If there is an abiding theme in Shoojit Sircar’s last two films, it is love even though no two films in recent times have worn this template so loosely. The observation deserves mention because Sircar along with writer Juhi Chaturvedi present a brand of love we have long forsaken, the kind left so far behind in the past that there is novelty in the premise itself: a young boy devoting years of his life and self to take care of his colleague after an accident in October and a daughter putting up with the whims and fancies of her ageing father in Piku. In his latest outing and fourth collaboration with Chaturvedi, this theme runs deep both literally and figuratively.
Based on the legend of Gulabo-Sitabo — two warring sisters-in-law — the film has almost literal stand-ins: a landlord and a tenant. Mirza (Amitabh Bachchan), and Baankey (Ayushmann Khurrana) are perpetually at loggerheads over the mansion they stay in though neither is the owner. The once opulent and now dilapidating haveli belongs to the 94-year-old Fatima Begum (Farrukh Jaffar), Mirza’s wife. Owing to ancient property laws, Baankey can neither be asked to pay more than the meagre rent he does nor can he be evicted. The aggrieved Mirza makes his grouse known by playing petty pranks: stealing bulbs, imposing sudden parking fees and locking washrooms. Staying with a widowed mother and three sisters, Baankey retaliates by refusing to pay rent most months.
The government too is thrown into the mix when an official from the archaeology department (Vijay Raaz) gets a whiff of the decade-old haveli by accident and fearing he will lose it all, Mirza hires a lawyer whose sole expertise resides in vacating and selling houses. Consequently, the landlord and the tenant proceed to choose sides and keep busy formulating ruses to secure their share resembling, sometimes literally, a pack of wolves.
The themes are painted in broad strokes: our innate tendency to value past only when there is a price assigned to it, the increasing encroachment of the modernist snare in the guise of development to engulf every vestige of the bygone era, and the futility of greed. But I suspect the pursuit here is more philosophical than moral, the gaze is on humanity rather than on the human beings.
For Baankey and Mirza, the mansion is a prized possession they refuse to part with. But their attachment to the place, much like their interpersonal relationship, can be quantified in terms of an arrangement. The pittance Baankey pays for rent works out well for him. For Mirza, however, the place is the reason and purpose of his existence. Trudging along the streets of Lucknow with a bunch of keys in his pocket at all times, he is the caretaker who has ceased to remember life being anything else. His dream to own the place keeps him awake at night.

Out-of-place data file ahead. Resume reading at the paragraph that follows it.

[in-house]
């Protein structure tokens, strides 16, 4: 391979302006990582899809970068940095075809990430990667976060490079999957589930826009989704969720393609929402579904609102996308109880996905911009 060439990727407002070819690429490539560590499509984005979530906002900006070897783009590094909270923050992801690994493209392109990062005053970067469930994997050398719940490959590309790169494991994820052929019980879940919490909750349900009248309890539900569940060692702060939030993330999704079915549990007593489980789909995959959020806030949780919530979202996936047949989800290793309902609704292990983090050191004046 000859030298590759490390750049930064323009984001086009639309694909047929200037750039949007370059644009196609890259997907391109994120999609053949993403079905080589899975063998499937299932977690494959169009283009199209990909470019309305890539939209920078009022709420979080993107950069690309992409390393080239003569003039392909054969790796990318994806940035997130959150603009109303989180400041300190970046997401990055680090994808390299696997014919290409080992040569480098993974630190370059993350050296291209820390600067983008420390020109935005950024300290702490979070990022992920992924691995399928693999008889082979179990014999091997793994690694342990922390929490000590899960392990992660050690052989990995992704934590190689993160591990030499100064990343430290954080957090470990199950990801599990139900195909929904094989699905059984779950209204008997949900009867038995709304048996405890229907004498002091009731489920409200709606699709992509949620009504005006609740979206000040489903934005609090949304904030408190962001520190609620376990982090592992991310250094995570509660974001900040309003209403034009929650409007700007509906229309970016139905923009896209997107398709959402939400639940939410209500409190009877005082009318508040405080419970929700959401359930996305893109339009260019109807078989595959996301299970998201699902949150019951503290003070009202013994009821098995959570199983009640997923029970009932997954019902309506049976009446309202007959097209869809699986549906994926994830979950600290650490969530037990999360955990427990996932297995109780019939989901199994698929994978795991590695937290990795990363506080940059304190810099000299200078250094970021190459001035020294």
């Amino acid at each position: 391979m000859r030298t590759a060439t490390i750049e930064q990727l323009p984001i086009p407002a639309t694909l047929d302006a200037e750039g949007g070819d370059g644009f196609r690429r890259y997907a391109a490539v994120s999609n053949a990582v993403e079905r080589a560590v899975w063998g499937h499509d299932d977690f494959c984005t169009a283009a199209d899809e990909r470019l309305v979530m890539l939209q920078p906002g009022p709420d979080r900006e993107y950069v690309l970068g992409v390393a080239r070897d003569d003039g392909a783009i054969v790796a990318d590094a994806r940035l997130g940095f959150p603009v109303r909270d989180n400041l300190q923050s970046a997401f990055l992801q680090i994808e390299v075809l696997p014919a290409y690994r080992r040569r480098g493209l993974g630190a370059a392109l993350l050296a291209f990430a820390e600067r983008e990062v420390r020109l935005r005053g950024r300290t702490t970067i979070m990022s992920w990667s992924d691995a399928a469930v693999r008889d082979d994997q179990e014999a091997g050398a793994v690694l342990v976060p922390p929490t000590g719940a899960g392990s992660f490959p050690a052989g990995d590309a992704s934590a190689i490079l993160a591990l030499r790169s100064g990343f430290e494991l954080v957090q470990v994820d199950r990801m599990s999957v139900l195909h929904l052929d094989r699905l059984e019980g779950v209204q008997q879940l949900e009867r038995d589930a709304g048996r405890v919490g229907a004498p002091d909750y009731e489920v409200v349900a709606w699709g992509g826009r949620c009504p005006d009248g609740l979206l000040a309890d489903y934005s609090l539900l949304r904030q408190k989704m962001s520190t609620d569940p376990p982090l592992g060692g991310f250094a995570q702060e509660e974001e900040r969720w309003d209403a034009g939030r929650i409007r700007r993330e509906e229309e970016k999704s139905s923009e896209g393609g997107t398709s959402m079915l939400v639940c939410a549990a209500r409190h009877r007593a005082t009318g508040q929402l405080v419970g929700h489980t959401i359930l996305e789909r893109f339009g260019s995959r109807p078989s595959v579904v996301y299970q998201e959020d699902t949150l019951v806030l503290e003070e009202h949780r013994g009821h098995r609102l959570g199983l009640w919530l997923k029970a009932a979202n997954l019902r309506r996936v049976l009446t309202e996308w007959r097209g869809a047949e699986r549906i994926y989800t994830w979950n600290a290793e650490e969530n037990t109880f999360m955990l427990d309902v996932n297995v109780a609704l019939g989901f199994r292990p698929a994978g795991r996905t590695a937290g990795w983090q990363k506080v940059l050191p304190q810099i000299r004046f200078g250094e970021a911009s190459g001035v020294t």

In their constant tug of war, they cease to view the wizened Begum as a living entity. For one she is the absent owner and for the other, an obstacle in his path. For both, she is as useful and useless as the place.
Despite their age difference, the chasm of time contains no accumulated wisdom. Mirza, the gold-digger is what Baankey will eventually grow old to be. Even when pitted against each other, they are on the same side of the battle. And yet, it is not greed that makes them alike and lesser human beings but their complete inadequacy — and not necessarily reluctance — to look at people, things and even love beyond terms of an exchange, thereby accounting for the tragic underpinnings in their characters. It is this that eggs them on, making them incompetent to co-exist and blinding their vision to anything else.
There is a brief moment when Mirza is told off by one of Begum’s relatives. When asked by the lawyer why they hate him so much, the old man appears befuddled. “Humko toh nahi laga” (I have never felt anything like that). It would have been funny if it was not this sad. His jaded vision is so unfamiliar with love and care that it fails to recognise even their variant. By never loving Begum, Mirza forgets he has never been loved too. By remaining consumed to win a bargain, he remains oblivious of being part of a bigger bargain all his life, one that he stood to lose from the outset. Baankey stands merely a few steps behind him.
Notwithstanding the difference in tonality, Sircar’s last two outings withhold a kind of care-infused love whose presence can be felt through its potency. It made purpose out of a cause for an aimless youth in October and people out of places in Piku when the protagonist decided against selling her ancestral home. In Gulabo Sitabo, the same lack reduces the two male protagonists to puppets, making them view each other and Begum as plots of land. It makes places out of people.
For a film critiquing the transactional nature of relationships, it also ends with one. Except, there is a change in the currency. From fearing to be outwitted by each other, they are outwitted by love. The message is clear. Gulabo Sitabo is not about Mirza and Baankey but what they represent: a deficiency in humanity that increasingly propels us to adjudge the value of everything without knowing its worth. It goes further and underlines its futility by depicting that no matter what we gauge to be the price, the worth will always be more–both of an old chair and an old person.
Gulabo Sitabo is streaming on Amazon Prime
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